Wednesday, 28 September, 2022
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Nepal, China in ‘new era’ of strategic ties, vow to strengthen trans-Himalayan connectivity

Kathmandu stressed that it will unequivocally stand for the ‘One China’ policy, while Beijing said it will defend Nepal’s sovereignty and territorial integrity. 

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New Delhi: Nepal and China Tuesday vowed to make progress on the trans-Himalayan connectivity projects under Beijing’s mega Belt and Road Initiative (BRI) as both countries jointly announced a new height for Mount Everest, the tallest peak in the world.

At a virtual event, Chinese Foreign Minister Wang Yi and his Nepalese counterpart Pradeep Kumar Gyawali announced the new height of Mount Everest at 8,848.86 metres, with Kathmandu saying it is an “age old symbol” of their ties.

According to sources, while this does not come as a surprise to India since the talks regarding Mt Everest’s height were going on for a while between Nepal and China, the move is seen as an “assertion by the Chinese” in India’s immediate neighbourhood and their growing ties with Kathmandu.

This is yet another indication by China that it is willing to engage more deeply with Nepal and befriend the Himalayan nation, while lessening New Delhi’s influence in that country, sources said.

Meanwhile, Gyawali said at the event: “This is a special moment for us (Nepal and China)… Mount Sagarmatha (name of Mt Everest in Nepali) or Chomolungma (Tibetan name) has remained as an internal symbol of good neighbourly relations and continued friendship between Nepal and China.”

Reading out a letter written by Nepalese President Bidya Devi Bhandari to Chinese President Xi Jinping, Gyawali said Nepal and China have entered a “new era” of strategic partnership.

“Nepal and China have always remained good friends, close neighbours and trusted partners. Since time memorial, our two countries have enjoyed friendly relations marked by immense goodwill, strong friendship, close cooperation and mutual trust,” Gyawali said reading out the letter. 

Highlighting the five principles of coexistence between Nepal and China, Gyawali added: “Nepal unequivocally stands for a ‘One China’ policy. Over the years, Nepal-China relations have grown stronger and deeper.”

“Nepal and China are closely linked by mountains and rivers… We will remain as pure as the white snow and as majestic as the standing of the Himalayas,” he said.

The minister also said that Nepal expects the multi-dimensional trans Himalayan connectivity project, which includes rail and road networks, to make fast progress.

Wang, meanwhile, said: “May China and Nepal friendship last forever.”

He also read out a letter by President Xi to Nepal’s President and said: “China will work with Nepal to move forward our strategic partnership and cooperation… We will continue to firmly support each other, defending national independence, sovereignty and territorial integrity.”

In a video message released later, Nepal Prime Minister K.P.S. Oli said that along with the height of Mount Everest, the stature of the country has also increased. “Congratulations to all of us. Thanks to the Nepal-China joint team for their hard work,” he tweeted.


Also read: Kathmandu crossed red lines. India-Nepal relations are entering a deep freeze


‘China is stepping up its engagement with Nepal’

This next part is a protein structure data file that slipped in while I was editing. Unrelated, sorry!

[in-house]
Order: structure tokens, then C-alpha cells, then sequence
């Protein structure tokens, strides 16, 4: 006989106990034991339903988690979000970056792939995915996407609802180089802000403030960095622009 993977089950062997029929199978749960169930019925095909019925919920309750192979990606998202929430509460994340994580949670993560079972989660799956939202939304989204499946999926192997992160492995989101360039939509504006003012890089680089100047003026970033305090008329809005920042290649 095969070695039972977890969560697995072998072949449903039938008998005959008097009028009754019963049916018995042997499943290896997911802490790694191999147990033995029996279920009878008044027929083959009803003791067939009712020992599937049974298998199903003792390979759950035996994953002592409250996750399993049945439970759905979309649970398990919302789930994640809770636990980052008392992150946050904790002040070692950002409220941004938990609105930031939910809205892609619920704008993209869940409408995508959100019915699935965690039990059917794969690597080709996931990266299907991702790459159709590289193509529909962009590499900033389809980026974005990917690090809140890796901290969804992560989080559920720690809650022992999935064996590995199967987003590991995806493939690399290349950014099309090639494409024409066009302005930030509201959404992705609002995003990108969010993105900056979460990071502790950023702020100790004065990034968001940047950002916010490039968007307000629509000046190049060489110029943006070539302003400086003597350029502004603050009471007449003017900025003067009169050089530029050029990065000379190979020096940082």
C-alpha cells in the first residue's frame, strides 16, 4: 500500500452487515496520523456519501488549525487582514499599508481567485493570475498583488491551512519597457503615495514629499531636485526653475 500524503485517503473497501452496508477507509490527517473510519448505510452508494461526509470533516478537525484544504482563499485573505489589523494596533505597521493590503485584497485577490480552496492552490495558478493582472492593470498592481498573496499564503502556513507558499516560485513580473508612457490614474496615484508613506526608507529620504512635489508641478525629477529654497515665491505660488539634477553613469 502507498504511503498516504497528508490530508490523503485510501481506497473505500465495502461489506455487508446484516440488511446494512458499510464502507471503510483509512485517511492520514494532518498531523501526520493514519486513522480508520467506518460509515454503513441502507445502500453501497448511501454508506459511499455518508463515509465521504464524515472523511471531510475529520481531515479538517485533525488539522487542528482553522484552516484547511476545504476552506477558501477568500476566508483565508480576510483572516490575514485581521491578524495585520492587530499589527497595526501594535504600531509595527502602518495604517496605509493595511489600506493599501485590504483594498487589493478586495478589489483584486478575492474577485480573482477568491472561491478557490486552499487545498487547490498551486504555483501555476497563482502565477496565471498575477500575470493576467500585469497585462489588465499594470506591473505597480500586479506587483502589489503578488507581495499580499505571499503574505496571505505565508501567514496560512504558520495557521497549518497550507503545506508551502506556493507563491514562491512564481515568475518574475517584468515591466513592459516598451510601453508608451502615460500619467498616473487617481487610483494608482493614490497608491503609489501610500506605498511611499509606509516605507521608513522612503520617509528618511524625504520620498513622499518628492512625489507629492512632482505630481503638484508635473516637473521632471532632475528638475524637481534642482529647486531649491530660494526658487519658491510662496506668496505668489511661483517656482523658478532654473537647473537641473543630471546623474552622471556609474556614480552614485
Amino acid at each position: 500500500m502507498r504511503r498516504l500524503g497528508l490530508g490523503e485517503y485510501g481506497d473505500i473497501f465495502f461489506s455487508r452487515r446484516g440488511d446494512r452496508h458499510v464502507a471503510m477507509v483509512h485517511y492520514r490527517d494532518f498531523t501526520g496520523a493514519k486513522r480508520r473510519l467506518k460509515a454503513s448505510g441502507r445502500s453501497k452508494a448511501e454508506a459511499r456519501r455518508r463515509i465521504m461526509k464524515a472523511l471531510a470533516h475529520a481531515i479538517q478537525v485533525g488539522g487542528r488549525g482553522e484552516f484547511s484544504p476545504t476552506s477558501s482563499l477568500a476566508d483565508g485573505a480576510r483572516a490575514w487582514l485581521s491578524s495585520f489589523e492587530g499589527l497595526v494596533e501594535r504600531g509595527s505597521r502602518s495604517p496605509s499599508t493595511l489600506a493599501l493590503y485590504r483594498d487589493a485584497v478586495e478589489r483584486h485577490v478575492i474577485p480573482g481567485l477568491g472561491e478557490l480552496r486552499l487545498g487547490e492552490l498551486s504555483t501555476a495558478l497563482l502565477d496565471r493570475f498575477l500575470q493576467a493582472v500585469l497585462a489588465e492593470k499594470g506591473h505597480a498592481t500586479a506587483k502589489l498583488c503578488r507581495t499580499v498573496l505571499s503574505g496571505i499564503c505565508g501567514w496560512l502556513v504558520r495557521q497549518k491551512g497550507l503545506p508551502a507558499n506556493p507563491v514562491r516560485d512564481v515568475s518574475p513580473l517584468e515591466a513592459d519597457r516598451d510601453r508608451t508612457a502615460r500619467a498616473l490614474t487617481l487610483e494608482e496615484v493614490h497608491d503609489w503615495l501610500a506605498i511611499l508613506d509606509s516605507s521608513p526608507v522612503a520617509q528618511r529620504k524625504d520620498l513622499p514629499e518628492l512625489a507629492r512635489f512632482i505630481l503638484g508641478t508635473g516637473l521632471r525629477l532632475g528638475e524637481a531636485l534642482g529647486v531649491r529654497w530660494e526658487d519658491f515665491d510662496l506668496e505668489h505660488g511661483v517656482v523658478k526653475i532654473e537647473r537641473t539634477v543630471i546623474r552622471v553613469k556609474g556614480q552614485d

While the exercise to measure the height of Mt Everest was going on since Xi’s last visit to Nepal in October 2019, the announcement came at a time when China is engaged in a border standoff with India since May at the Line of Actual Control (LAC) in Ladakh.

The announcement also comes within days of Chinese Defence Minister Wei Fenghe’s visit to Kathmandu, following a trip by Indian Foreign Secretary Harsh V. Shringla. 

Experts said the development is an indication that China “is stepping up its engagement” with Nepal.

Ranjit Rae, former Indian ambassador to Nepal, said: “China is stepping up its engagement with South Asia, in general, and Nepal, in particular, including on defense and security issues.”

“Nepal believes that it has successfully balanced its relations with both India and China. Regular dialogue with India has resumed and simultaneously ties with China are being strengthened significantly. This is happening despite internal political turmoil,” he added.

India, Nepal border tensions 

In May this year, ties between Nepal and India hit choppy waters in an unprecedented manner over the issue of Kalapani border, which Kathmandu now claims to be under its territory. It had also released a new political map showing the disputed regions of Kalapani, Lipulekh and Limpiyadhura as their own, which India rejected.

However, with a series of high-level visits from India to Nepal in the last couple of months, both sides have now decided to discuss the boundary issue and make progress in other aspects of the relationship.

During his maiden visit to Nepal last month, Foreign Secretary Shringla had said India wants to take the bilateral ties “forward”.

Nepal’s Foreign Minister Gyawali is expected to visit India later this month for the sixth Joint Commission meeting to be held with his Indian counterpart S. Jaishankar.

Mt Everest height was first determined by India

Both Nepal and China had so far accepted the height of Mt Everest is 8,848 metres, which was originally discovered by an Indian mathematician, Radhanath Sikhdar, when he carried out the Great Trigonometrical Survey in 1856 under British India. 

Almost a century later, another survey was carried out by India in 1954, which affirmed the height to be the same. 

In 1975 and 2005, China carried out two surveys when it found the height to be 8,848.13 metres and 8,844.43 metres, respectively.


Also read: Modi said Neighbourhood First and then ranked Nepal low in India’s priority list


 

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